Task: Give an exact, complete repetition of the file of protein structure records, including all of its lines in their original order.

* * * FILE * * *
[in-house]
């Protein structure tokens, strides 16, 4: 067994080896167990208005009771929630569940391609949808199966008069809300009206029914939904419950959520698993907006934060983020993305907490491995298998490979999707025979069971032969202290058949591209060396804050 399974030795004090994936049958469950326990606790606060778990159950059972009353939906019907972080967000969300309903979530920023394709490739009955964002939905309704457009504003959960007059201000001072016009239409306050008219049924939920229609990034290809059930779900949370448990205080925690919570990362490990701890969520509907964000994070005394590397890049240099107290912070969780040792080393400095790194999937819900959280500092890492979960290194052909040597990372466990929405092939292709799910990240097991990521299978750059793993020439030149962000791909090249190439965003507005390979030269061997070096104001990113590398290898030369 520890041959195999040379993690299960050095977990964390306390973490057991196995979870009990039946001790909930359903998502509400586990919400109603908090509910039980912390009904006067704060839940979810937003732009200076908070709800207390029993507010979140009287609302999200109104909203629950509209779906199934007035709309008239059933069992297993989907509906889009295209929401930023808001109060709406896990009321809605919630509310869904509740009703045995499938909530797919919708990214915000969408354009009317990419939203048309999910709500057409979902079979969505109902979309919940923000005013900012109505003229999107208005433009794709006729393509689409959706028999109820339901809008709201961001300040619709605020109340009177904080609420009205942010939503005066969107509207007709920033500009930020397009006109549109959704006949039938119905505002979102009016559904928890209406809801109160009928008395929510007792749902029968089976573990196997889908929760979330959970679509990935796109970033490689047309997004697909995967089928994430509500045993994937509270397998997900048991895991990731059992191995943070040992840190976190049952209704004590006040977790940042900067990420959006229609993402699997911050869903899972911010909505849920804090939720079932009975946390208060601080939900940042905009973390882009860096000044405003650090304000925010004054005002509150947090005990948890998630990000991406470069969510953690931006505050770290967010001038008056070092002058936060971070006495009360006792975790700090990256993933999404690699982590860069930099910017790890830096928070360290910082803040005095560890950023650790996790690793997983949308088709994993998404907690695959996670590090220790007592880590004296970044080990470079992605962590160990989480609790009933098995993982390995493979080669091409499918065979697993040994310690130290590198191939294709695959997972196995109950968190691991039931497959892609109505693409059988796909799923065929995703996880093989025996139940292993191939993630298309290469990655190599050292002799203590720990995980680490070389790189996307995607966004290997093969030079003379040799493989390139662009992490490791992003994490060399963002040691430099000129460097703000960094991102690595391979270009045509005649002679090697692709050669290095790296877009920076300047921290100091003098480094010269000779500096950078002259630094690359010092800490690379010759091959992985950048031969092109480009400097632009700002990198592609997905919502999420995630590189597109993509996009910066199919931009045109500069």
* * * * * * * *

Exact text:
[in-house]
């Protein structure tokens, strides 16, 4: 067994080896167990208005009771929630569940391609949808199966008069809300009206029914939904419950959520698993907006934060983020993305907490491995298998490979999707025979069971032969202290058949591209060396804050 399974030795004090994936049958469950326990606790606060778990159950059972009353939906019907972080967000969300309903979530920023394709490739009955964002939905309704457009504003959960007059201000001072016009239409306050008219049924939920229609990034290809059930779900949370448990205080925690919570990362490990701890969520509907964000994070005394590397890049240099107290912070969780040792080393400095790194999937819900959280500092890492979960290194052909040597990372466990929405092939292709799910990240097991990521299978750059793993020439030149962000791909090249190439965003507005390979030269061997070096104001990113590398290898030369 520890041959195999040379993690299960050095977990964390306390973490057991196995979870009990039946001790909930359903998502509400586990919400109603908090509910039980912390009904006067704060839940979810937003732009200076908070709800207390029993507010979140009287609302999200109104909203629950509209779906199934007035709309008239059933069992297993989907509906889009295209929401930023808001109060709406896990009321809605919630509310869904509740009703045995499938909530797919919708990214915000969408354009009317990419939203048309999910709500057409979902079979969505109902979309919940923000005013900012109505003229999107208005433009794709006729393509689409959706028999109820339901809008709201961001300040619709605020109340009177904080609420009205942010939503005066969107509207007709920033500009930020397009006109549109959704006949039938119905505002979102009016559904928890209406809801109160009928008395929510007792749902029968089976573990196997889908929760979330959970679509990935796109970033490689047309997004697909995967089928994430509500045993994937509270397998997900048991895991990731059992191995943070040992840190976190049952209704004590006040977790940042900067990420959006229609993402699997911050869903899972911010909505849920804090939720079932009975946390208060601080939900940042905009973390882009860096000044405003650090304000925010004054005002509150947090005990948890998630990000991406470069969510953690931006505050770290967010001038008056070092002058936060971070006495009360006792975790700090990256993933999404690699982590860069930099910017790890830096928070360290910082803040005095560890950023650790996790690793997983949308088709994993998404907690695959996670590090220790007592880590004296970044080990470079992605962590160990989480609790009933098995993982390995493979080669091409499918065979697993040994310690130290590198191939294709695959997972196995109950968190691991039931497959892609109505693409059988796909799923065929995703996880093989025996139940292993191939993630298309290469990655190599050292002799203590720990995980680490070389790189996307995607966004290997093969030079003379040799493989390139662009992490490791992003994490060399963002040691430099000129460097703000960094991102690595391979270009045509005649002679090697692709050669290095790296877009920076300047921290100091003098480094010269000779500096950078002259630094690359010092800490690379010759091959992985950048031969092109480009400097632009700002990198592609997905919502999420995630590189597109993509996009910066199919931009045109500069």